6. Workplace versus Community organizing
Anarcho-syndicalists have traditionally (and still do) focused exclusively on workplace organizing. Anarcho-communists have generally been more focused on community organizing, although not to the exclusion of organizing at the workplace too. Libertarian municipalism, a strategy proposed by Murray Bookchin, decidedly rejects workplace organizing and calls instead for the establishment of municipal assemblies, after getting control of local governments by winning elections. These divisions may be breaking down somewhat. Libertarian municipalism never became a strategy that is actually being practiced. Contemporary anarcho-communists typically include both neighborhood and workplace organizing. Only traditional anarcho-syndicalists stick doggedly to the workplace as the primary arena for revolutionary struggle.
7. Black Bloc Tactics
Black bloc tactics have been bitterly controversial. They were not surprisingly condemned by the main progressive (i.e., left-liberal) protest organizations which are imbued with a pacifist ideology. But also within the anarchist movement itself, the arguments have raged. This is an issue which doesn’t split along individualist / social anarchist lines. Most anarchists are agreed that there is nothing wrong in principle with symbolic destruction of property, or with militant street fighting, especially when this is done in self-defense or in defense of other less prepared demonstrators. The argument has been about whether it is efficacious. Are the gains overshadowed by the disadvantages? This may be a moot question, because it would seem that most of those who were forming the black blocs have consciously decided to abandon the tactic (at least in the United States; Europe is another matter).
8. Summit Hopping
Since the Battle of Seattle in 1999, anarchists and other protesters have been following the ruling class around the world as it meets first here and then there in annual meetings (WTO, G8, WMF, etc), conducting the business of empire. Questions emerged early on about whether this (summit hopping) was a useful expenditure of resources for radicals. The matter has more or less resolved itself though because very few anarchists have the money to travel like this. So the protests have continued but have taken on distinctly local airs.
9. Protest Demonstrations
A very faint opposition to the politics of protest has finally begun to emerge. Critics of protest marching claim that the tactic accomplishes almost nothing, and that it is therefore an incredible waste of resources, which are always in short supply in left radical movements. The organizers of the demonstrations continue to believe that the marches and rallies make a difference. The habit of organizing marches to protest policies of the ruling class is deeply entrenched in opposition culture, and it is a worldwide practice. It will take a revolution in strategic thinking to dislodge it.
Primitivists have decided that civilization is the problem, not capitalism. In the extreme version, not only modern industry, but language, art, mathematics, and agriculture are all rejected, as having contributed to hierarchy. Not all egoists go this far (they’re not all that batty), but the habit of denouncing civilization, instead of capitalism, has become quite common in the anarchist movement. There are many primitivists themes in Crimethinc, and now in Green Anarchy. This obviously has serious consequences for revolutionary strategy. Primitivists are reduced to waiting for civilization to destroy itself, or else trying to help the process along. In the meantime they will try to learn survival skills. Critics point out that egoists have once again gotten tangled up in an abstraction. A world wide anarchist society would be a civilization. In fact, the historical anarchist movement has been a struggle to create a higher level of civilization, not get rid of civilization. Critics of primitivism deny that it has anything to do with anarchy at all, claim that it has usurped the name, and that it is sowing enormous confusion and doing terrible damage to the fight for a free society.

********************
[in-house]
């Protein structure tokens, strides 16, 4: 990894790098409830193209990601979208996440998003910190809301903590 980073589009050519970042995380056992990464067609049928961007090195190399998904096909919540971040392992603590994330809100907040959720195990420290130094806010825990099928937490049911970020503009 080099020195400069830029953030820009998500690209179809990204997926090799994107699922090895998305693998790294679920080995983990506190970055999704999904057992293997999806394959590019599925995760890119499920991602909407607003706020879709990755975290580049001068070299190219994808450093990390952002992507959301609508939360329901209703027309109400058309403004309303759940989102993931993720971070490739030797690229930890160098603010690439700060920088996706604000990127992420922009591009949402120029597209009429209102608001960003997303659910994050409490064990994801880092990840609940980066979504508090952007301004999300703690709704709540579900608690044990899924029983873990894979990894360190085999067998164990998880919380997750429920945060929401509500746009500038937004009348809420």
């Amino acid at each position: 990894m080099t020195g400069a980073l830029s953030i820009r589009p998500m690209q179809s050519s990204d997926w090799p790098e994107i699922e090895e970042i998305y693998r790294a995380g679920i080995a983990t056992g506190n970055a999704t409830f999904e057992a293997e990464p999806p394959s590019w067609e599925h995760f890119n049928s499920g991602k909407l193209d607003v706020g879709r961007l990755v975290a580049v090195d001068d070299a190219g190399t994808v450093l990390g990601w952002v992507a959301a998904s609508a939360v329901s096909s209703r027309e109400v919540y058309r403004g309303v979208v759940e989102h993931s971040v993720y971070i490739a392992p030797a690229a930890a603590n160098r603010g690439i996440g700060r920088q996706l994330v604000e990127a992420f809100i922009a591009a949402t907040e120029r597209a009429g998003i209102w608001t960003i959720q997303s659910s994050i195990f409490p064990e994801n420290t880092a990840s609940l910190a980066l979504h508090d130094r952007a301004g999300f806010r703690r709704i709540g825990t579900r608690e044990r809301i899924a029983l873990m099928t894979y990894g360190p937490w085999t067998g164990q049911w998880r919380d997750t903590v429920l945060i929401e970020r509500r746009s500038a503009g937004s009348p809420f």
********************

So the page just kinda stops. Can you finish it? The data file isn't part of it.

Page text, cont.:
Egoists have launched a campaign to abolish work. The trouble with this is that they are attacking an abstraction. The term work could refer to chattel slavery, serfdom, indentured service, backyard gardening, garage workshop repairs, mutual aid barn building, tenant farming, unpaid housework, shop keeping, management, or self-employed professionals and trades people, to name just a few uses. Egoists however haven’t even bothered themselves to specify wage-slavery as the type of work they are against (presuming this is what they actually mean), but just condemn work in general. Crimethinc has added a twist of its own, namely, don’t work, quit your job. There was a precursor initiative in the 1970s — a Zero Work initiative — by some activists related to the autonomist movement. Critics point out that by attacking work in the abstract, rather than concrete wage-slavery, egoists have muddied the waters and damaged the anti-capitalist struggle. They have shifted the focus away from fights at the workplace into the dropout culture and dumpster diving.